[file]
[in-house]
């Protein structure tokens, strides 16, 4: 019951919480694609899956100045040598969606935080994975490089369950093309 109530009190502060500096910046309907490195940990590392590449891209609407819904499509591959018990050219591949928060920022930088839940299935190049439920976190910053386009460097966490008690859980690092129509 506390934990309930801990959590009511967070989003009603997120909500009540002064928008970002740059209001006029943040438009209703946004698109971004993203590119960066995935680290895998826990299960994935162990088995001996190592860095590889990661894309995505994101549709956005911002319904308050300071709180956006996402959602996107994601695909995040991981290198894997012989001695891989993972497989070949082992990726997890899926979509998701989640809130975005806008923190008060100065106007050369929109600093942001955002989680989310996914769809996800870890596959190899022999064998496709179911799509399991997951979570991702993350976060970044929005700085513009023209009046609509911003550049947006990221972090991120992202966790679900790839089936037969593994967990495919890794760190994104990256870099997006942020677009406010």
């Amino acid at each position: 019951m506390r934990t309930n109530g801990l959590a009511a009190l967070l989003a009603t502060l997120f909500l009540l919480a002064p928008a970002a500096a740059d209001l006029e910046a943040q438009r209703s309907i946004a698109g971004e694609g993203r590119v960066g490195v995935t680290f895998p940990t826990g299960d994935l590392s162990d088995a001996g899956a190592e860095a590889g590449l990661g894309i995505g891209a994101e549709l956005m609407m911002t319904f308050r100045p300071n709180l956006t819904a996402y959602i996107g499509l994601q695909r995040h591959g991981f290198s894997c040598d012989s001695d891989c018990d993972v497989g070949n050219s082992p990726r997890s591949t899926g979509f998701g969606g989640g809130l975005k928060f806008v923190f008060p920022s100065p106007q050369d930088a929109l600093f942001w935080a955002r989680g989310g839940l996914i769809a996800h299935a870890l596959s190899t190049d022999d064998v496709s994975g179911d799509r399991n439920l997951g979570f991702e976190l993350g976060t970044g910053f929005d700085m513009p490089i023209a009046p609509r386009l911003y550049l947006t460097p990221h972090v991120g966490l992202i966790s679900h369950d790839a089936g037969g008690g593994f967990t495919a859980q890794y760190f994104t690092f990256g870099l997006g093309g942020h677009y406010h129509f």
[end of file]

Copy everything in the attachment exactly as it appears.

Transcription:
[in-house]
């Protein structure tokens, strides 16, 4: 019951919480694609899956100045040598969606935080994975490089369950093309 109530009190502060500096910046309907490195940990590392590449891209609407819904499509591959018990050219591949928060920022930088839940299935190049439920976190910053386009460097966490008690859980690092129509 506390934990309930801990959590009511967070989003009603997120909500009540002064928008970002740059209001006029943040438009209703946004698109971004993203590119960066995935680290895998826990299960994935162990088995001996190592860095590889990661894309995505994101549709956005911002319904308050300071709180956006996402959602996107994601695909995040991981290198894997012989001695891989993972497989070949082992990726997890899926979509998701989640809130975005806008923190008060100065106007050369929109600093942001955002989680989310996914769809996800870890596959190899022999064998496709179911799509399991997951979570991702993350976060970044929005700085513009023209009046609509911003550049947006990221972090991120992202966790679900790839089936037969593994967990495919890794760190994104990256870099997006942020677009406010």
């Amino acid at each position: 019951m506390r934990t309930n109530g801990l959590a009511a009190l967070l989003a009603t502060l997120f909500l009540l919480a002064p928008a970002a500096a740059d209001l006029e910046a943040q438009r209703s309907i946004a698109g971004e694609g993203r590119v960066g490195v995935t680290f895998p940990t826990g299960d994935l590392s162990d088995a001996g899956a190592e860095a590889g590449l990661g894309i995505g891209a994101e549709l956005m609407m911002t319904f308050r100045p300071n709180l956006t819904a996402y959602i996107g499509l994601q695909r995040h591959g991981f290198s894997c040598d012989s001695d891989c018990d993972v497989g070949n050219s082992p990726r997890s591949t899926g979509f998701g969606g989640g809130l975005k928060f806008v923190f008060p920022s100065p106007q050369d930088a929109l600093f942001w935080a955002r989680g989310g839940l996914i769809a996800h299935a870890l596959s190899t190049d022999d064998v496709s994975g179911d799509r399991n439920l997951g979570f991702e976190l993350g976060t970044g910053f929005d700085m513009p490089i023209a009046p609509r386009l911003y550049l947006t460097p990221h972090v991120g966490l992202i966790s679900h369950d790839a089936g037969g008690g593994f967990t495919a859980q890794y760190f994104t690092f990256g870099l997006g093309g942020h677009y406010h129509f």